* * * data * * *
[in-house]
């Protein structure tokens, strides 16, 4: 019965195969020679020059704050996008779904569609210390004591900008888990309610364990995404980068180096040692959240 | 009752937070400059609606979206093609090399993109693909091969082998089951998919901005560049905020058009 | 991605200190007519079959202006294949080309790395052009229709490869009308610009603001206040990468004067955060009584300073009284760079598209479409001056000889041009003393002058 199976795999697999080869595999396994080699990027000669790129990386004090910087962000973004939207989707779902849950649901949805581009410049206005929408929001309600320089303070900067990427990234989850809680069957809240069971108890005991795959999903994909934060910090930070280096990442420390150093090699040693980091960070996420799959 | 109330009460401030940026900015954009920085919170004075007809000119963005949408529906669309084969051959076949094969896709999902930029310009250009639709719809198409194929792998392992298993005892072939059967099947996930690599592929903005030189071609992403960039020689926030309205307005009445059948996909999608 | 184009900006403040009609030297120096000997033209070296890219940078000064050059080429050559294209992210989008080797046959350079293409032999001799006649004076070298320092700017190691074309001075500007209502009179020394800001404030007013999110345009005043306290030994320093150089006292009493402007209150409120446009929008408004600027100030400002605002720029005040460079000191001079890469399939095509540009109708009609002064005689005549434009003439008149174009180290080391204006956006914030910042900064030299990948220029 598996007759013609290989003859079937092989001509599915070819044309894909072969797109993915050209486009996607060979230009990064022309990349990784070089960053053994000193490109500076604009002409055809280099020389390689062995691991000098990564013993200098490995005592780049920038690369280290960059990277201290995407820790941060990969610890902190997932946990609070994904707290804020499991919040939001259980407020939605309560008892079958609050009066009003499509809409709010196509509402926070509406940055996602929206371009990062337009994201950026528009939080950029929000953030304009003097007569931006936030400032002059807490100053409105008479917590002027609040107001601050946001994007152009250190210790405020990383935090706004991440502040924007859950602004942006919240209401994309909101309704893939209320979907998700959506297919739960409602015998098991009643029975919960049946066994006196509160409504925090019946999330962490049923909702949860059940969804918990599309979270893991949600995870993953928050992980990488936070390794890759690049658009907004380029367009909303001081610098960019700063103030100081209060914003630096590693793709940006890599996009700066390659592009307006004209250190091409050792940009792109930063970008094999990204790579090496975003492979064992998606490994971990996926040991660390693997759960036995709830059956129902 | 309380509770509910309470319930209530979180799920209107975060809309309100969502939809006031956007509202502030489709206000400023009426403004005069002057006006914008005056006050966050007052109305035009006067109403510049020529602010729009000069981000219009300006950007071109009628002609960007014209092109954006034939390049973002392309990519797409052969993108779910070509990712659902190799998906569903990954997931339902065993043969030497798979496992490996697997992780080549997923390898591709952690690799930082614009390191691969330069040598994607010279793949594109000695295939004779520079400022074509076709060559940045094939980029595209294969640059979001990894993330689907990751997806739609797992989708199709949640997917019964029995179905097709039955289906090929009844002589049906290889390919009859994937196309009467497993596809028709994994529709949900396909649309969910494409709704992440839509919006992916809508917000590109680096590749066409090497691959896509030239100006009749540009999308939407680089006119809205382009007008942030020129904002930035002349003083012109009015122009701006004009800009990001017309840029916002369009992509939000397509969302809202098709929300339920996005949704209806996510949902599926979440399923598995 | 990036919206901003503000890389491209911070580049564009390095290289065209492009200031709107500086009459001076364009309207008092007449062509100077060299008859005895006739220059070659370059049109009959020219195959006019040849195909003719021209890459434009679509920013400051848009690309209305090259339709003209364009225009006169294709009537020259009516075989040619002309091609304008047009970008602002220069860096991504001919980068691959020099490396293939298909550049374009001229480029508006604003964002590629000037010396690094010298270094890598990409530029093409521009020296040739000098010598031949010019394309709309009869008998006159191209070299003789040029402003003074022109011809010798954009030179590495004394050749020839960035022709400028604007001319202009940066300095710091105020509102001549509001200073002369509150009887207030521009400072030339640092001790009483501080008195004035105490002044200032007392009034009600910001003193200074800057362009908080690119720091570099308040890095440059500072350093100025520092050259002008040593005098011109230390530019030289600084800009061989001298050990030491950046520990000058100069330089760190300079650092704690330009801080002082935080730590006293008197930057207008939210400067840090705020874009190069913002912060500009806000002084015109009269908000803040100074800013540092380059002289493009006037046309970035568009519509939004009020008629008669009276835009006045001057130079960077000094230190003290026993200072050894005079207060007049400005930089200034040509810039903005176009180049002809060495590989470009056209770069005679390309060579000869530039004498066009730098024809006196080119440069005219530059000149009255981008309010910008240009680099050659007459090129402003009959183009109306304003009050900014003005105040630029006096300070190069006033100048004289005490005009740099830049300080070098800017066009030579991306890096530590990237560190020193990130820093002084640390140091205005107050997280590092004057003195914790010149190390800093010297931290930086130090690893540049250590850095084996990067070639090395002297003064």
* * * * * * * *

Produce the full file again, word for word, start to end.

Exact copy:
[in-house]
């Protein structure tokens, strides 16, 4: 019965195969020679020059704050996008779904569609210390004591900008888990309610364990995404980068180096040692959240 | 009752937070400059609606979206093609090399993109693909091969082998089951998919901005560049905020058009 | 991605200190007519079959202006294949080309790395052009229709490869009308610009603001206040990468004067955060009584300073009284760079598209479409001056000889041009003393002058 199976795999697999080869595999396994080699990027000669790129990386004090910087962000973004939207989707779902849950649901949805581009410049206005929408929001309600320089303070900067990427990234989850809680069957809240069971108890005991795959999903994909934060910090930070280096990442420390150093090699040693980091960070996420799959 | 109330009460401030940026900015954009920085919170004075007809000119963005949408529906669309084969051959076949094969896709999902930029310009250009639709719809198409194929792998392992298993005892072939059967099947996930690599592929903005030189071609992403960039020689926030309205307005009445059948996909999608 | 184009900006403040009609030297120096000997033209070296890219940078000064050059080429050559294209992210989008080797046959350079293409032999001799006649004076070298320092700017190691074309001075500007209502009179020394800001404030007013999110345009005043306290030994320093150089006292009493402007209150409120446009929008408004600027100030400002605002720029005040460079000191001079890469399939095509540009109708009609002064005689005549434009003439008149174009180290080391204006956006914030910042900064030299990948220029 598996007759013609290989003859079937092989001509599915070819044309894909072969797109993915050209486009996607060979230009990064022309990349990784070089960053053994000193490109500076604009002409055809280099020389390689062995691991000098990564013993200098490995005592780049920038690369280290960059990277201290995407820790941060990969610890902190997932946990609070994904707290804020499991919040939001259980407020939605309560008892079958609050009066009003499509809409709010196509509402926070509406940055996602929206371009990062337009994201950026528009939080950029929000953030304009003097007569931006936030400032002059807490100053409105008479917590002027609040107001601050946001994007152009250190210790405020990383935090706004991440502040924007859950602004942006919240209401994309909101309704893939209320979907998700959506297919739960409602015998098991009643029975919960049946066994006196509160409504925090019946999330962490049923909702949860059940969804918990599309979270893991949600995870993953928050992980990488936070390794890759690049658009907004380029367009909303001081610098960019700063103030100081209060914003630096590693793709940006890599996009700066390659592009307006004209250190091409050792940009792109930063970008094999990204790579090496975003492979064992998606490994971990996926040991660390693997759960036995709830059956129902 | 309380509770509910309470319930209530979180799920209107975060809309309100969502939809006031956007509202502030489709206000400023009426403004005069002057006006914008005056006050966050007052109305035009006067109403510049020529602010729009000069981000219009300006950007071109009628002609960007014209092109954006034939390049973002392309990519797409052969993108779910070509990712659902190799998906569903990954997931339902065993043969030497798979496992490996697997992780080549997923390898591709952690690799930082614009390191691969330069040598994607010279793949594109000695295939004779520079400022074509076709060559940045094939980029595209294969640059979001990894993330689907990751997806739609797992989708199709949640997917019964029995179905097709039955289906090929009844002589049906290889390919009859994937196309009467497993596809028709994994529709949900396909649309969910494409709704992440839509919006992916809508917000590109680096590749066409090497691959896509030239100006009749540009999308939407680089006119809205382009007008942030020129904002930035002349003083012109009015122009701006004009800009990001017309840029916002369009992509939000397509969302809202098709929300339920996005949704209806996510949902599926979440399923598995 | 990036919206901003503000890389491209911070580049564009390095290289065209492009200031709107500086009459001076364009309207008092007449062509100077060299008859005895006739220059070659370059049109009959020219195959006019040849195909003719021209890459434009679509920013400051848009690309209305090259339709003209364009225009006169294709009537020259009516075989040619002309091609304008047009970008602002220069860096991504001919980068691959020099490396293939298909550049374009001229480029508006604003964002590629000037010396690094010298270094890598990409530029093409521009020296040739000098010598031949010019394309709309009869008998006159191209070299003789040029402003003074022109011809010798954009030179590495004394050749020839960035022709400028604007001319202009940066300095710091105020509102001549509001200073002369509150009887207030521009400072030339640092001790009483501080008195004035105490002044200032007392009034009600910001003193200074800057362009908080690119720091570099308040890095440059500072350093100025520092050259002008040593005098011109230390530019030289600084800009061989001298050990030491950046520990000058100069330089760190300079650092704690330009801080002082935080730590006293008197930057207008939210400067840090705020874009190069913002912060500009806000002084015109009269908000803040100074800013540092380059002289493009006037046309970035568009519509939004009020008629008669009276835009006045001057130079960077000094230190003290026993200072050894005079207060007049400005930089200034040509810039903005176009180049002809060495590989470009056209770069005679390309060579000869530039004498066009730098024809006196080119440069005219530059000149009255981008309010910008240009680099050659007459090129402003009959183009109306304003009050900014003005105040630029006096300070190069006033100048004289005490005009740099830049300080070098800017066009030579991306890096530590990237560190020193990130820093002084640390140091205005107050997280590092004057003195914790010149190390800093010297931290930086130090690893540049250590850095084996990067070639090395002297003064």